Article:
From Ben Shapiro fanboys to the flat-earther variety of climate change ‘skeptics’ on Twitter to our own beloved politicians telling us things like, “climate change nahi hua hai, hum change ho gaye hai”– climate change deniers come in various shapes and forms. While some of them think that climate change is a ‘Chinese hoax’ and others believe that people who live in coastal areas can apparently just sell their what-would-surely-be-flooded property- there’s no denying that all of them hold an unwavering opinion- that climate change just isn’t a thing.
Too bad the science (which they would deny anyway) isn’t on their side. And the evidence is immense and compelling. And has been for the past decades. So where does this ‘rational’ skepticism come from? Whom does it benefit? Well, this tendency to deny the facts about the earth warming up due to human activity has always been there. Conservatives have always chosen to look the other way when presented with facts and research and the rise of the populist right-wing worldwide shows us that they still do.
But we’re seeing climate change manifest itself frequently into extreme weather events such as uncontrollable forest fires, massive floods, and prolonged droughts all over the world. And we’re witnessing an overwhelmingly large number of young people all over the world seek climate action from their governments. So is the wave of denial still riding high? The question is tricky, and the answer even trickier. According to a YouGov study of 30,000 people in 28 countries, the majority of respondents very much agreed that the climate is changing and that human activity is somewhat responsible for it.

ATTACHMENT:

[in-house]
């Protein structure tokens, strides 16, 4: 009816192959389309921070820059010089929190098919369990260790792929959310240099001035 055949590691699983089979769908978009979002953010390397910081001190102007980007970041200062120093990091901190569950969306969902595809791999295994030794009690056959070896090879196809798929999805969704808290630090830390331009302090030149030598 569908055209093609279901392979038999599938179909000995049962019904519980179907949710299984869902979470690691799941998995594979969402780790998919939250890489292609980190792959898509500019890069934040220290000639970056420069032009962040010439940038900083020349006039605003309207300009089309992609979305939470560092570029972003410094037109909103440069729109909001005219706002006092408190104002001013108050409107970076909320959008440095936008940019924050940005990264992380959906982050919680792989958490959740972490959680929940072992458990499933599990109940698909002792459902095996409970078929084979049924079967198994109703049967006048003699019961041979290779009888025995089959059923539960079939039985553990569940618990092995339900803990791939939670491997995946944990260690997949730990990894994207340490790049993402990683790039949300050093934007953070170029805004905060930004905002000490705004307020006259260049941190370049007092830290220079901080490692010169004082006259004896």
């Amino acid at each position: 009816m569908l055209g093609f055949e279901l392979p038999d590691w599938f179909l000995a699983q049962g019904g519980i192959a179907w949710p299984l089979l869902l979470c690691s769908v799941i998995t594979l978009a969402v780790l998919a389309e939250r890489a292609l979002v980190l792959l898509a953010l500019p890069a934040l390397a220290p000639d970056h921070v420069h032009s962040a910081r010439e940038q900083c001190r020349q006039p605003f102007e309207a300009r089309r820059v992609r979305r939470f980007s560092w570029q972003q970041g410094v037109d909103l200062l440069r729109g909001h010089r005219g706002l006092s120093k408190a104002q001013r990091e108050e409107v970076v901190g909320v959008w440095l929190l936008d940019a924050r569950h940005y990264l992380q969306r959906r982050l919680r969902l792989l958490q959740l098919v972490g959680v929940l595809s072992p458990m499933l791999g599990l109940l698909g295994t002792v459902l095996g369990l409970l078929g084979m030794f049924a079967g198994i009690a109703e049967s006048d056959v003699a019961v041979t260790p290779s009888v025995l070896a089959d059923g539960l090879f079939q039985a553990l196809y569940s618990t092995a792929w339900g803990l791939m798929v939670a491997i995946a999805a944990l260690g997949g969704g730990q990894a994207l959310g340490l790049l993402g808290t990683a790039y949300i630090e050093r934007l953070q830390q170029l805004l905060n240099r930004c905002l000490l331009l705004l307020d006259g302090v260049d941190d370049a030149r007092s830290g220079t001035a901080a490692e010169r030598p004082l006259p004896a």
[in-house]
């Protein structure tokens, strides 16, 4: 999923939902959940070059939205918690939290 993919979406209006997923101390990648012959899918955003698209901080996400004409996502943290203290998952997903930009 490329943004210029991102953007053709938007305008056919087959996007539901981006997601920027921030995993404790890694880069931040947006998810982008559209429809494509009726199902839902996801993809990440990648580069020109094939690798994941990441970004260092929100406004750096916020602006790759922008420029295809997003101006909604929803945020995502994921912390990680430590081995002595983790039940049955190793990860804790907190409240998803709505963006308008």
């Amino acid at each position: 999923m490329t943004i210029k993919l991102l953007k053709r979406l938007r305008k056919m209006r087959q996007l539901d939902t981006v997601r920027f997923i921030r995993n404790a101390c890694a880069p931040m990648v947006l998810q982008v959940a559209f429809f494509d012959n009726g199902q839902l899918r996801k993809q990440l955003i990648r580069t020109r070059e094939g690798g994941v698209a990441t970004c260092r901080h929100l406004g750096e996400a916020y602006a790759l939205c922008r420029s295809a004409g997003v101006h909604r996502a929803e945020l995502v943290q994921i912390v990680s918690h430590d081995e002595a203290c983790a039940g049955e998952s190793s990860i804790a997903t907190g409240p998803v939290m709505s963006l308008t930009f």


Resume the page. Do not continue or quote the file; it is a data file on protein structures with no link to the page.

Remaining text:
So that’s good news. More good news? At 71%, people in India were most likely to have this opinion. Let’s put this information in contrast to America- at 6%, the US has the highest percentage of people out of all the 28 countries who don’t believe on climate change. What’s special about both India and the US is that along with China, they make up the team of the three largest emitters of CO2. And while people’s attitudes in these two countries may vary, their governments seem to be dancing to the same tune; that of not taking climate change seriously.
Since we’re talking emissions, let’s not forget that only 100 companies are responsible for more than 70% of the world’s greenhouse gas emissions and have been since 1988. Exxon Mobil, Royal Dutch Shell, Chevron, and Total are some of the honorable mentions
Since we’re talking emissions, let’s not forget that only 100 companies are responsible for more than 70% of the world’s greenhouse gas emissions and have been since 1988. Exxon Mobil, Royal Dutch Shell, Chevron, and Total are some of the honorable mentions because their misinformation campaigns against climate change are very much responsible for the presence of strong roots of denial that are present today in people’s minds and for the absence of what should be an equally strong sense of urgency in the conversation around climate change.